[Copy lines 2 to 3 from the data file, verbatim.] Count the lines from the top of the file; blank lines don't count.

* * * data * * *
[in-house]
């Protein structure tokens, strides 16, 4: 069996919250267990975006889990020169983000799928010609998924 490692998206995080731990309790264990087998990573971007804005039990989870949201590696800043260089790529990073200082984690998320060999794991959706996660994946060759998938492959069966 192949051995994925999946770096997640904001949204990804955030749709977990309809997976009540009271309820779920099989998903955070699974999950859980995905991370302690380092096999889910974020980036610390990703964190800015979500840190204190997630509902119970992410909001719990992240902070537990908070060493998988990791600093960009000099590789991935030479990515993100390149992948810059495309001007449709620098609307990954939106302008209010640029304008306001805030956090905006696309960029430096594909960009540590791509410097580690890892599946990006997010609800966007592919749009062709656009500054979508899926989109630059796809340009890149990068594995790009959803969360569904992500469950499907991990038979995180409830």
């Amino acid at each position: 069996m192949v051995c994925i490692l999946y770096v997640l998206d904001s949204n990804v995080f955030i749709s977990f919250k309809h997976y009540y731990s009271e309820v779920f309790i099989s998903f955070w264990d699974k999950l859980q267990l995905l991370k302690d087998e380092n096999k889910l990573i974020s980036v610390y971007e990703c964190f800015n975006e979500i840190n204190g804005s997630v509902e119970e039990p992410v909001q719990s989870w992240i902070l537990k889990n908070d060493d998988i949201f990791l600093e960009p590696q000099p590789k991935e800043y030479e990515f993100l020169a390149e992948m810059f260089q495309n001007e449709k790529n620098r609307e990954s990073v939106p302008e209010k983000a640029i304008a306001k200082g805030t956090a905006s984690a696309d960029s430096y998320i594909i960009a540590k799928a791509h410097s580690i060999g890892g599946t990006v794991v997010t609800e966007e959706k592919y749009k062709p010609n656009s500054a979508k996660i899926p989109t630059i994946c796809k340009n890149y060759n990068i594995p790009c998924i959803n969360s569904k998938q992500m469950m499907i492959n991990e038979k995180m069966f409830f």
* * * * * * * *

């Protein structure tokens, strides 16, 4: 069996919250267990975006889990020169983000799928010609998924 490692998206995080731990309790264990087998990573971007804005039990989870949201590696800043260089790529990073200082984690998320060999794991959706996660994946060759998938492959069966 192949051995994925999946770096997640904001949204990804955030749709977990309809997976009540009271309820779920099989998903955070699974999950859980995905991370302690380092096999889910974020980036610390990703964190800015979500840190204190997630509902119970992410909001719990992240902070537990908070060493998988990791600093960009000099590789991935030479990515993100390149992948810059495309001007449709620098609307990954939106302008209010640029304008306001805030956090905006696309960029430096594909960009540590791509410097580690890892599946990006997010609800966007592919749009062709656009500054979508899926989109630059796809340009890149990068594995790009959803969360569904992500469950499907991990038979995180409830």
């Amino acid at each position: 069996m192949v051995c994925i490692l999946y770096v997640l998206d904001s949204n990804v995080f955030i749709s977990f919250k309809h997976y009540y731990s009271e309820v779920f309790i099989s998903f955070w264990d699974k999950l859980q267990l995905l991370k302690d087998e380092n096999k889910l990573i974020s980036v610390y971007e990703c964190f800015n975006e979500i840190n204190g804005s997630v509902e119970e039990p992410v909001q719990s989870w992240i902070l537990k889990n908070d060493d998988i949201f990791l600093e960009p590696q000099p590789k991935e800043y030479e990515f993100l020169a390149e992948m810059f260089q495309n001007e449709k790529n620098r609307e990954s990073v939106p302008e209010k983000a640029i304008a306001k200082g805030t956090a905006s984690a696309d960029s430096y998320i594909i960009a540590k799928a791509h410097s580690i060999g890892g599946t990006v794991v997010t609800e966007e959706k592919y749009k062709p010609n656009s500054a979508k996660i899926p989109t630059i994946c796809k340009n890149y060759n990068i594995p790009c998924i959803n969360s569904k998938q992500m469950m499907i492959n991990e038979k995180m069966f409830f």